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Electrocoalescence of water drop trains in oil under constant and pulsatile electric fields

Vivacqua, V.; Mhatre, S.; Ghadiri, M.; Abdullah, A.M.; Hassanpour, A.; Al-Marri, M.J.; Azzopardi, Barry J.; Hewakandamby, Buddhika N.; Kermani, B.

Authors

V. Vivacqua

S. Mhatre

M. Ghadiri

A.M. Abdullah

A. Hassanpour

M.J. Al-Marri

Barry J. Azzopardi

Buddhika N. Hewakandamby

B. Kermani



Abstract

This study addresses the effectiveness of constant and pulsed DC fields in promoting coalescence of dispersed water drops in an oil-continuous phase. For this purpose, a train of drops of relatively uniform size is injected into a stream of flowing sunflower oil. This stream is then admitted to a coalescing section, where an electric field is applied between a pair of ladder-shape bare electrodes. The capability of this device to enhance coalescence of droplets in a chain is investigated at different field intensities, frequencies and waveforms. The effect of the initial inter-droplet separation distance on the process performance is also addressed under constant DC fields. The dominant coalescence mechanism is found to be due to dipole–dipole interaction at low field strength, whereas electrophoresis becomes predominant at higher field strength. Experiments reveal the existence of an optimal frequency, where the average droplet size enlargement is maximized, especially at low field strengths. The droplet size at the outlet of the coalescer is also found to be dependent on the field waveform.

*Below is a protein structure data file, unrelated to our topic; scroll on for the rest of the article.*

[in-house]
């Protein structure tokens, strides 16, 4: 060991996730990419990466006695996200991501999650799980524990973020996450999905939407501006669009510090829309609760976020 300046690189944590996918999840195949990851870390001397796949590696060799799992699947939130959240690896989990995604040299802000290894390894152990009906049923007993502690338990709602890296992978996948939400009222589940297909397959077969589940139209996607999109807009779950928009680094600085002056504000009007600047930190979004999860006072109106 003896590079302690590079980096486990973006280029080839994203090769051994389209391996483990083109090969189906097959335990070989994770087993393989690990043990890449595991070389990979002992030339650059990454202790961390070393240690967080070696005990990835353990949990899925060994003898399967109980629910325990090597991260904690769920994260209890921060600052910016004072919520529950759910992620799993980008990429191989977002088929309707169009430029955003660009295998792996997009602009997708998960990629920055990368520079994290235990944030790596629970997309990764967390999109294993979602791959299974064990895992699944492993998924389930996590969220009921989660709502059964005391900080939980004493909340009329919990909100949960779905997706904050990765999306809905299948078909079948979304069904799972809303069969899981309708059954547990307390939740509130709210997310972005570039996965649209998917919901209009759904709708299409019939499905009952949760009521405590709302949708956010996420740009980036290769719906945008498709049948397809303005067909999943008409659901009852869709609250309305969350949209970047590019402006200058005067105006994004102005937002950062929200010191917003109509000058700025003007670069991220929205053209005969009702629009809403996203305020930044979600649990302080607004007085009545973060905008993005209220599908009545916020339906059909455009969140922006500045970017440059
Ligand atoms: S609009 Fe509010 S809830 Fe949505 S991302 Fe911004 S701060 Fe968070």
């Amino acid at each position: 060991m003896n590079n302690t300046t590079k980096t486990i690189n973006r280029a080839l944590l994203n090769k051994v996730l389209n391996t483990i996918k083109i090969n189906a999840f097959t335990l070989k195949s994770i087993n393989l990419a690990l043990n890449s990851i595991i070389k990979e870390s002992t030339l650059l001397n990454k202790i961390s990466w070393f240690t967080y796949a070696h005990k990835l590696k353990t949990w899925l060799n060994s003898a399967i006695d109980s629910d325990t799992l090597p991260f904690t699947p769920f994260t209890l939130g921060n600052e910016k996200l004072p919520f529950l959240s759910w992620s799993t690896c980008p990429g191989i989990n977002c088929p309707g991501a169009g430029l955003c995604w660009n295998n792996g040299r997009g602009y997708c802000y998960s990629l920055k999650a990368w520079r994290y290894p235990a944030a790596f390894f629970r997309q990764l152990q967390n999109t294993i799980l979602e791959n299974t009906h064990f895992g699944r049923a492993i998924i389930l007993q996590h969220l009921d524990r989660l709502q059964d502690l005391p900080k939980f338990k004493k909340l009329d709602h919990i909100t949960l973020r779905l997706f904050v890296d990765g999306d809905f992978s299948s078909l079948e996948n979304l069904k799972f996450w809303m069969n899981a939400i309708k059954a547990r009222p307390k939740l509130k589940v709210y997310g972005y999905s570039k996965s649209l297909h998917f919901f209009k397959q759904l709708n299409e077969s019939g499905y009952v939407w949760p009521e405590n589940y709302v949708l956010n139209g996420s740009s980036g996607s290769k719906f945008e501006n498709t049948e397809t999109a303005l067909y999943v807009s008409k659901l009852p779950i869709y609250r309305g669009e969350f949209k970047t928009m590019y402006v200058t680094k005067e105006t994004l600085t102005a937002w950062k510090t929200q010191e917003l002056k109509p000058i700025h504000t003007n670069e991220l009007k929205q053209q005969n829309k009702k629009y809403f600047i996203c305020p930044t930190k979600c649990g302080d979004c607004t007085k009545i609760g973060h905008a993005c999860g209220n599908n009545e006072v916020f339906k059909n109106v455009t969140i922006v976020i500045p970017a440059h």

Journal Article Type Article
Publication Date Dec 1, 2015
Journal Chemical Engineering Research and Design
Print ISSN 0263-8762
Electronic ISSN 0263-8762
Publisher Elsevier
Peer Reviewed Peer Reviewed
Volume 104
APA6 Citation Vivacqua, V., Mhatre, S., Ghadiri, M., Abdullah, A., Hassanpour, A., Al-Marri, M., …Kermani, B. (2015). Electrocoalescence of water drop trains in oil under constant and pulsatile electric fields. Chemical Engineering Research and Design, 104, doi:10.1016/j.cherd.2015.10.006
DOI https://doi.org/10.1016/j.cherd.2015.10.006
Keywords Electrocoalescence; Electrostatic de-emulsification; Phase separation; Oil treatment
Publisher URL http://www.sciencedirect.com/science/article/pii/S0263876215003809
Copyright Statement Copyright information regarding this work can be found at the following address: http://eprints.nottingh.../end_user_agreement.pdf
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